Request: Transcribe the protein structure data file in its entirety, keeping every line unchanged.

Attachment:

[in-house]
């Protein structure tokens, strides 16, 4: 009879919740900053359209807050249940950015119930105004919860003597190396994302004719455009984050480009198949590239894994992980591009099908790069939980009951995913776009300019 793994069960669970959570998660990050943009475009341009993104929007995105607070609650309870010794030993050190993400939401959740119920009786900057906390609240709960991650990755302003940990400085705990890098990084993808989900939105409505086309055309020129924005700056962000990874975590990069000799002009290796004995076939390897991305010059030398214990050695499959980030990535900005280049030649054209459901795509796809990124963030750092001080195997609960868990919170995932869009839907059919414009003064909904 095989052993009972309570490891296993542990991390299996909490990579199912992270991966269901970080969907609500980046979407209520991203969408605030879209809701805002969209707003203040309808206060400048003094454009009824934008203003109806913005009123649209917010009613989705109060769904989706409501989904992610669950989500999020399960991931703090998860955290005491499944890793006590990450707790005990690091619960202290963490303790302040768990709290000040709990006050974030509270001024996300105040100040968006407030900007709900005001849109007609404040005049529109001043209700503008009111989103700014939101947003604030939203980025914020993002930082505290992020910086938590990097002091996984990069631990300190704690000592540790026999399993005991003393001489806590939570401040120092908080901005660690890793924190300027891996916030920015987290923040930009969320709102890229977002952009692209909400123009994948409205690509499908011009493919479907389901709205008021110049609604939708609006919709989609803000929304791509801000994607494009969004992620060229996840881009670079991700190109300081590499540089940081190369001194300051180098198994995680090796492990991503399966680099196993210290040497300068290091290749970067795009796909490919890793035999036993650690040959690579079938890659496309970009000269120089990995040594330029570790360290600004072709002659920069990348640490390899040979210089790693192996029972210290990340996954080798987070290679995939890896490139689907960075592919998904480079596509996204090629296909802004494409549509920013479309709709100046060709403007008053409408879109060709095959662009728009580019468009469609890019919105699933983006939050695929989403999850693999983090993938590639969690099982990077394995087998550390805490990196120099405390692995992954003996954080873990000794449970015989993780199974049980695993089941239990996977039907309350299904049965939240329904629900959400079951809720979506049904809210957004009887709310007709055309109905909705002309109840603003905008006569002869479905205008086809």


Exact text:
[in-house]
């Protein structure tokens, strides 16, 4: 009879919740900053359209807050249940950015119930105004919860003597190396994302004719455009984050480009198949590239894994992980591009099908790069939980009951995913776009300019 793994069960669970959570998660990050943009475009341009993104929007995105607070609650309870010794030993050190993400939401959740119920009786900057906390609240709960991650990755302003940990400085705990890098990084993808989900939105409505086309055309020129924005700056962000990874975590990069000799002009290796004995076939390897991305010059030398214990050695499959980030990535900005280049030649054209459901795509796809990124963030750092001080195997609960868990919170995932869009839907059919414009003064909904 095989052993009972309570490891296993542990991390299996909490990579199912992270991966269901970080969907609500980046979407209520991203969408605030879209809701805002969209707003203040309808206060400048003094454009009824934008203003109806913005009123649209917010009613989705109060769904989706409501989904992610669950989500999020399960991931703090998860955290005491499944890793006590990450707790005990690091619960202290963490303790302040768990709290000040709990006050974030509270001024996300105040100040968006407030900007709900005001849109007609404040005049529109001043209700503008009111989103700014939101947003604030939203980025914020993002930082505290992020910086938590990097002091996984990069631990300190704690000592540790026999399993005991003393001489806590939570401040120092908080901005660690890793924190300027891996916030920015987290923040930009969320709102890229977002952009692209909400123009994948409205690509499908011009493919479907389901709205008021110049609604939708609006919709989609803000929304791509801000994607494009969004992620060229996840881009670079991700190109300081590499540089940081190369001194300051180098198994995680090796492990991503399966680099196993210290040497300068290091290749970067795009796909490919890793035999036993650690040959690579079938890659496309970009000269120089990995040594330029570790360290600004072709002659920069990348640490390899040979210089790693192996029972210290990340996954080798987070290679995939890896490139689907960075592919998904480079596509996204090629296909802004494409549509920013479309709709100046060709403007008053409408879109060709095959662009728009580019468009469609890019919105699933983006939050695929989403999850693999983090993938590639969690099982990077394995087998550390805490990196120099405390692995992954003996954080873990000794449970015989993780199974049980695993089941239990996977039907309350299904049965939240329904629900959400079951809720979506049904809210957004009887709310007709055309109905909705002309109840603003905008006569002869479905205008086809």